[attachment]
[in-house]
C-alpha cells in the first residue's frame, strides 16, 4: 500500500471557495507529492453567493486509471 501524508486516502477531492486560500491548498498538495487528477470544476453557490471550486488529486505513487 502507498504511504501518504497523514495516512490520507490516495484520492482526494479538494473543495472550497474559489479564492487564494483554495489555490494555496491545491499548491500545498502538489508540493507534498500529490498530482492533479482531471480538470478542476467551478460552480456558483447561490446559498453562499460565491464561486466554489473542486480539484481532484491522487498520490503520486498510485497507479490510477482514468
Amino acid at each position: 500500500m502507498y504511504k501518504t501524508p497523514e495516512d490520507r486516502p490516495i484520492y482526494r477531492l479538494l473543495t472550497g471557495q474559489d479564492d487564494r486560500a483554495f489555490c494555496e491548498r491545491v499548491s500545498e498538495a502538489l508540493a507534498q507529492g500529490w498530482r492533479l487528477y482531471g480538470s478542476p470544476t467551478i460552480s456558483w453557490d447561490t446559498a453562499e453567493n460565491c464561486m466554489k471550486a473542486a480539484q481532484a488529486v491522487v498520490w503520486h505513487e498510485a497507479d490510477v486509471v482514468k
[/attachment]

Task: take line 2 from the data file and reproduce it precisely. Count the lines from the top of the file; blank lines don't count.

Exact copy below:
C-alpha cells in the first residue's frame, strides 16, 4: 500500500471557495507529492453567493486509471 501524508486516502477531492486560500491548498498538495487528477470544476453557490471550486488529486505513487 502507498504511504501518504497523514495516512490520507490516495484520492482526494479538494473543495472550497474559489479564492487564494483554495489555490494555496491545491499548491500545498502538489508540493507534498500529490498530482492533479482531471480538470478542476467551478460552480456558483447561490446559498453562499460565491464561486466554489473542486480539484481532484491522487498520490503520486498510485497507479490510477482514468